The New England Patriots’ offense, as a whole, will look far different in 2020. Its wide receiver corps will not.
And so far, through a week of training camp, that’s not a positive takeaway.
The Patriots almost entirely ignored their wide receiver need this offseason, instead hoping N’Keal Harry and Mohamed Sanu would make major strides over the offseason. They signed Carolina Panthers and Arizona Cardinals castoff Damiere Byrd then added some intriguing undrafted free agents at the position, passing on one of the most talented wide receiver draft classes in recent memory.
The results, so far, are not pretty, and that should be concerning for a team that has scrambled to assemble a wide receiver corps over the last three seasons.
It didn’t matter in 2018 that the Patriots got so desperate for a wideout that they traded for Josh Gordon, because Tom Brady was at the helm, and he could overcome the deficiency. They won Super Bowl LIII. It was an issue, however, in 2019 when Phillip Dorsett, now a member of the Seattle Seahawks, was second at the position with just 29 catches for 397 yards and five touchdowns. Outside of Julian Edelman, no wide receiver started more than six games for the Patriots last season as they rifled through contributors.
Perhaps players like Sanu and Harry will see more success with prospective starter Cam Newton than they did with Brady. But the wide receiver corps isn’t off to a hot start in training camp so far this summer. And a projected starting unit of Edelman, Sanu and Harry seriously lacks speed. A player like Byrd has the juice to take the top off of a defense, but he’s not necessarily one of the team’s best receivers.
Here’s our best take on each player in the group:
Julian Edelman: He’s still far and away the best wide receiver in Patriots training camp. The problem with Edelman is always durability. He plays so damn hard that he’s going to get banged up. He somehow played all 16 games last season and had one of the best years of his career. But he also caught just 13 passes for 137 yards over his last four games of the season, including the Patriots’ wild-card round loss to the Tennessee Titans.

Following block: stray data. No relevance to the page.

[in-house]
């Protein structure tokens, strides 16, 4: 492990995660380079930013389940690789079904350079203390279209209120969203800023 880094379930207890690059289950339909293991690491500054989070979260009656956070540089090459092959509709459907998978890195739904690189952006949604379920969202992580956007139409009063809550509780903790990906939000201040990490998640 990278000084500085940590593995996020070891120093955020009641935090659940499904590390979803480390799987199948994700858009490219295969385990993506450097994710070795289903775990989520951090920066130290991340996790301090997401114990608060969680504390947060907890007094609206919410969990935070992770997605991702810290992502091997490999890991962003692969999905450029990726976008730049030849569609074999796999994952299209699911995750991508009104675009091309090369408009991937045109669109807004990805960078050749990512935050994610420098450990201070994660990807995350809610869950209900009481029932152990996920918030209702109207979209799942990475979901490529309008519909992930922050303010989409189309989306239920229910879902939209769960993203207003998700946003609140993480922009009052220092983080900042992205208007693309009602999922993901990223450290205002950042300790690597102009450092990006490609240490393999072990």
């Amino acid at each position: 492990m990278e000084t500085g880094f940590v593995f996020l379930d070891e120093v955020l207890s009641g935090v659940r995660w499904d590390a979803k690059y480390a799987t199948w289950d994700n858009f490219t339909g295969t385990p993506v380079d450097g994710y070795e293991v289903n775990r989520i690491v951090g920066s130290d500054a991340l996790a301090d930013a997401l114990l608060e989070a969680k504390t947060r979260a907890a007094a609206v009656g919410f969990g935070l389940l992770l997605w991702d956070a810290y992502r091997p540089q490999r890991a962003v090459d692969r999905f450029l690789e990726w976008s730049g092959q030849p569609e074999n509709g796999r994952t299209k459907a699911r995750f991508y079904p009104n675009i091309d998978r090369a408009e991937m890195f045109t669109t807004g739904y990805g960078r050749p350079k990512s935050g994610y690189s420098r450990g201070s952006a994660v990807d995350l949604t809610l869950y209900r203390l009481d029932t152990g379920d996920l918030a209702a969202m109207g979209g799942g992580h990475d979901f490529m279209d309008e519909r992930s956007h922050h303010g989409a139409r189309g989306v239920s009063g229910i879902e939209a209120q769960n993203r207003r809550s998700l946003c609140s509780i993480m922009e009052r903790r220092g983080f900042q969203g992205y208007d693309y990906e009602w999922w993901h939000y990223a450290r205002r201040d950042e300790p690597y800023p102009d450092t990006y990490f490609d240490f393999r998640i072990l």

Mohamed Sanu: If we’re being completely, brutally honest, then Sanu has appeared a tick slow in training camp. It’s unclear if Sanu’s lack of speed is related to the ankle surgery he underwent this offseason or if that’s just his pace at this juncture in his career. He’s still a technically proficient receiver, but he won’t gain much separation.
N’Keal Harry: Harry took a major step forward Monday when he made three highlight plays. He caught a back-shoulder fade in 1-on-1s over Joejuan Williams then snagged touchdowns on fade and slant routes over cornerback JC Jackson. That was after Harry missed three practices late last week. As a 2019 first-round pick, he’s the wide receiver on the Patriots’ roster with the highest ceiling, but he needs to keep progressing and stop getting injured. Harry caught just 12 passes for 105 yards with two touchdowns last season. He has the talent to be a No. 1, but he’ll have to make a major jump to play that way this season.